When gift cards first appeared on the market in the mid 90’s, consumers instantly flocked to them. Businesses loved the idea because it attracted new customers who often spent more than the value of the card. Gift cards have grown into a multi-million dollar industry and are a great alternative to cash gifts. Most people love getting gift cards for stores they already shop at, but what about those cards you have sitting in the bottom of a drawer somewhere. What should you do with the PetSmart and Boston Market gift cards you were given for Christmas?
Spend them baby
The easiest option would be to just go out and spend them. But does this make financial sense. How often are you able to find something for the exact value of the card? Most of the time, you’ll end up spending extra on your purchase. Now this gift card is actually costing you money! Similarly, do you ever tell yourself “This jacket is so expensive, but I have a gift card that will cover half”? I know I’m guilty of this once in a while, but as studies have shown, people who pay with plastic are likely to spend more than those who pay with cash(another great tip if you are working on spending less).
Sell them through a 3rd party site
In the last couple years, a large third party selling/buying market has emerged to help solve this problem. There are several reputable sites you can use to sell your gift cards and still get up to 90% cash back.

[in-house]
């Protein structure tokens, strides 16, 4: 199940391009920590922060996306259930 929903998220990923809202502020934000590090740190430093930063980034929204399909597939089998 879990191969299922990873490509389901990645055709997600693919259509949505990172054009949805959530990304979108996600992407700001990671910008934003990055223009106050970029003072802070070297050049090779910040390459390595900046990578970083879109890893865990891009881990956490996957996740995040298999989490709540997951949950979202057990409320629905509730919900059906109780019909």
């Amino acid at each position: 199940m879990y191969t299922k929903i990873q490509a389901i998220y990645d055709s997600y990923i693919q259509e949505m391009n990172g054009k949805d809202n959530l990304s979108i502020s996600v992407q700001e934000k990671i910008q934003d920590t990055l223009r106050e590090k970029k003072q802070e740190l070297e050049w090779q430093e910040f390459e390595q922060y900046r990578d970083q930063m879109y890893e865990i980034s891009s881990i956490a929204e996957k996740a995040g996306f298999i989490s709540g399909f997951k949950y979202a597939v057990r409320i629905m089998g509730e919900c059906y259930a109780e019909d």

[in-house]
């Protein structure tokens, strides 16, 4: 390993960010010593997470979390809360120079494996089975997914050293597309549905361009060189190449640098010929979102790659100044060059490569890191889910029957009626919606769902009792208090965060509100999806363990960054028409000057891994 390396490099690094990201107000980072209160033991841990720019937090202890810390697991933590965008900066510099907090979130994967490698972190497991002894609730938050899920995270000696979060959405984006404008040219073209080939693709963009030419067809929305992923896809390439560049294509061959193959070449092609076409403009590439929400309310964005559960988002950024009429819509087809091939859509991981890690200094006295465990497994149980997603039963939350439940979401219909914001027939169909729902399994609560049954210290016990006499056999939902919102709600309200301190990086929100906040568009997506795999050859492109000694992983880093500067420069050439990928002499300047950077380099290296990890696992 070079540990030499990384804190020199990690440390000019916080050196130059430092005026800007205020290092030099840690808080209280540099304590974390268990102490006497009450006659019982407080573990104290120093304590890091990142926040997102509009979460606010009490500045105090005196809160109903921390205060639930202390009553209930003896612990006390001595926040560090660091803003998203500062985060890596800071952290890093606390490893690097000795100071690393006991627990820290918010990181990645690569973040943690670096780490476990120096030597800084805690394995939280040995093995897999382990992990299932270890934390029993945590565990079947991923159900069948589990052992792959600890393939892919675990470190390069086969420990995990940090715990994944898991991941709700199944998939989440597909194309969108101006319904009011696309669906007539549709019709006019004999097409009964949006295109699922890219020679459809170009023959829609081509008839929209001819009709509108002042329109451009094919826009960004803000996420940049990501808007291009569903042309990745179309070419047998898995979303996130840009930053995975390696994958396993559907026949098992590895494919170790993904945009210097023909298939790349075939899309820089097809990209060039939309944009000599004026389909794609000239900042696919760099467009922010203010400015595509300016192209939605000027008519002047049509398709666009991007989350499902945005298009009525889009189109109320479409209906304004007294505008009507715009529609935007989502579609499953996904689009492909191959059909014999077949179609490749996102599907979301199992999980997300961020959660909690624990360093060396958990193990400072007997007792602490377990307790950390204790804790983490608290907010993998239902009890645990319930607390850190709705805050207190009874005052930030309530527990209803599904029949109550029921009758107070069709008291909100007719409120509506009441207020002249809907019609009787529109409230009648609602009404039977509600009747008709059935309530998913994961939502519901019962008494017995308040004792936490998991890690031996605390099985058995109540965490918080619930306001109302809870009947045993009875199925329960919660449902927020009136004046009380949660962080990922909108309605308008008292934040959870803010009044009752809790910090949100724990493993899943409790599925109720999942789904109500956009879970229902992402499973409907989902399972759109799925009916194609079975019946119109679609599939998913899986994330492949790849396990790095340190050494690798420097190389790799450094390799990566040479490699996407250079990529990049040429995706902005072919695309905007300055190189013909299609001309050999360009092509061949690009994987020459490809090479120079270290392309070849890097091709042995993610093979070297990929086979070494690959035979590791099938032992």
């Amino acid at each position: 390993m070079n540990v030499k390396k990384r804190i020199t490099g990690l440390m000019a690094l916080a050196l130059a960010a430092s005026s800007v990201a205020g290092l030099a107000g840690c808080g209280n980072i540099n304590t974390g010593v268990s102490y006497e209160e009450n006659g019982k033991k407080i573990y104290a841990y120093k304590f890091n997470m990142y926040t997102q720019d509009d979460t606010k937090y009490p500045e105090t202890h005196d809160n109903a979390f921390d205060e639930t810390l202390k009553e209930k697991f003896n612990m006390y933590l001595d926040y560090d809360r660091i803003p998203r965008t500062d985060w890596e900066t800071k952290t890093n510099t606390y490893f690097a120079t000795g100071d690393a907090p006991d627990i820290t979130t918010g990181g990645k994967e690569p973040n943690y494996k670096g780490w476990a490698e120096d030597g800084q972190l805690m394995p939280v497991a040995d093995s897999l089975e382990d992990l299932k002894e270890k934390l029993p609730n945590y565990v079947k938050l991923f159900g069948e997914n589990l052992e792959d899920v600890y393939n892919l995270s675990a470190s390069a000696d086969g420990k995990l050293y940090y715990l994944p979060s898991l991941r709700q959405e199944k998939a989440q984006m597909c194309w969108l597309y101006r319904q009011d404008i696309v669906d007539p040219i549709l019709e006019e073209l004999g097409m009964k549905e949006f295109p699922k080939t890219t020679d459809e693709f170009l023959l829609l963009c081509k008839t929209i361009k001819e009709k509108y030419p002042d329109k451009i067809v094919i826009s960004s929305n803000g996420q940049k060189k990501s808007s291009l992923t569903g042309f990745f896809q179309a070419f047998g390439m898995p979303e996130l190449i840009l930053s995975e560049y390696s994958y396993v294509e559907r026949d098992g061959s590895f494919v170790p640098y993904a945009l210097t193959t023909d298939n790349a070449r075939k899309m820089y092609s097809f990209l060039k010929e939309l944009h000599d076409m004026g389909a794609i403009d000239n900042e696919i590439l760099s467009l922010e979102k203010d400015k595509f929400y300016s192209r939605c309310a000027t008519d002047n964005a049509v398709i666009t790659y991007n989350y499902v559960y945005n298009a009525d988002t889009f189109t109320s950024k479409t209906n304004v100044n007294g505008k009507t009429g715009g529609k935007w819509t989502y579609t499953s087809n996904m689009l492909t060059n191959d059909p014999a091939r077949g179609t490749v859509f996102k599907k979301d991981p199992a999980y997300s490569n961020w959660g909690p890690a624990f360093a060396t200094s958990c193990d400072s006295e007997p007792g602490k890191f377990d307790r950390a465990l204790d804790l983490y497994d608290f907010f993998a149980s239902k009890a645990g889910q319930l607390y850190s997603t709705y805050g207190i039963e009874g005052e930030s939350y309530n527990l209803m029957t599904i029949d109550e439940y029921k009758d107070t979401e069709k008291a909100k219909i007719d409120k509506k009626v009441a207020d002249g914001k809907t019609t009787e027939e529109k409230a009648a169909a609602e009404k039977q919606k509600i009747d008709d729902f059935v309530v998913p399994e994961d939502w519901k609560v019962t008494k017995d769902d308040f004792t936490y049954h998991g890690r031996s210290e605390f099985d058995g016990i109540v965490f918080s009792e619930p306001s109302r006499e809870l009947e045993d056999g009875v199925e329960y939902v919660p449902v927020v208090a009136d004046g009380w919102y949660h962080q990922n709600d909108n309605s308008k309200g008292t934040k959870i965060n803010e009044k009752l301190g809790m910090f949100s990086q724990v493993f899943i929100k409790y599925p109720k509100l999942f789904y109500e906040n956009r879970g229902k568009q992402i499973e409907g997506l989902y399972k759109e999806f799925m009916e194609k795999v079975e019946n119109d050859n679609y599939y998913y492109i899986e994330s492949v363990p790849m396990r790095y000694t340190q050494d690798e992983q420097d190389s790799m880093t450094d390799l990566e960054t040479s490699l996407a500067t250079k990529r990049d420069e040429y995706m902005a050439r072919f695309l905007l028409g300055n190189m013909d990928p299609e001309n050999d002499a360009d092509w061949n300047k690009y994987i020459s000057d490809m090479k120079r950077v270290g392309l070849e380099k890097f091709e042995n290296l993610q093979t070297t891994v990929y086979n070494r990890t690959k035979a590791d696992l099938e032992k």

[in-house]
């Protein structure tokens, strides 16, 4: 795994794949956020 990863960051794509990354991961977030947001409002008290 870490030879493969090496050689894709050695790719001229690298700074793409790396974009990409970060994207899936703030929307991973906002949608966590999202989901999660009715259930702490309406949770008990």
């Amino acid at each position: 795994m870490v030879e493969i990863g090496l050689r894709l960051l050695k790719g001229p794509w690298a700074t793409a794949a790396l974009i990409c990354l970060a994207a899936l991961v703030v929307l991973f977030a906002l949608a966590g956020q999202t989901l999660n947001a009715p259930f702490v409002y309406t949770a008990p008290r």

Ebay is a great option because they usually have the best cash out ratio. A lot of buyers on Ebay have 10% coupons and use cashback sites so they are willing to pay up to, and sometimes exceed, the face value of the gift card. I recently sold a $10 gift card for $10.11! However, the Ebay route adds a little hassle and the possibility of fraud. I like to use Ebay when the card value is $25 or less. What if the buyer claims they never received the card or there is no value on it when it arrives? Ebay will usually side with the buyer leaving you financially responsible.
The other option is to use a site like Plastic Jungle or Card Pool to sell the gift cards. Their cash out ratios aren’t as high as Ebay but they remove a lot of the risk and hassle. You can even do an egift code exchange and receive Paypal payment instantly(within 24 hours). With their mail in option, postage is free, and you are paid as soon as they receive the cards.
California Cash Out
If the value of the card is $10 or less, you can request the cash value of the card. There is actually a law in California that states you are able to receive cash back when the value of the card is $10 or less. This applies to all gift cards, although many businesses may be unaware, or unwilling to follow this law. I’ve done it successfully at many large franchises like Starbucks, Target and Walmart but your results may vary.
Have you tried any of these tactics or do you like to spend the gift cards you get? What about re-gifting them?
-Harry @ PF Pro
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Editor’s Note(5/23/13): Plastic Jungle no longer sells/buys gift cards. According to their website, they are focusing more on working directly with their business partners.
Great advice! I didn’t know about the California cash out law. Very interesting.
You might have trouble at some smaller businesses, and it might not be worth the hassle. But a lot of larger companies like Starbucks have policies that allow for it.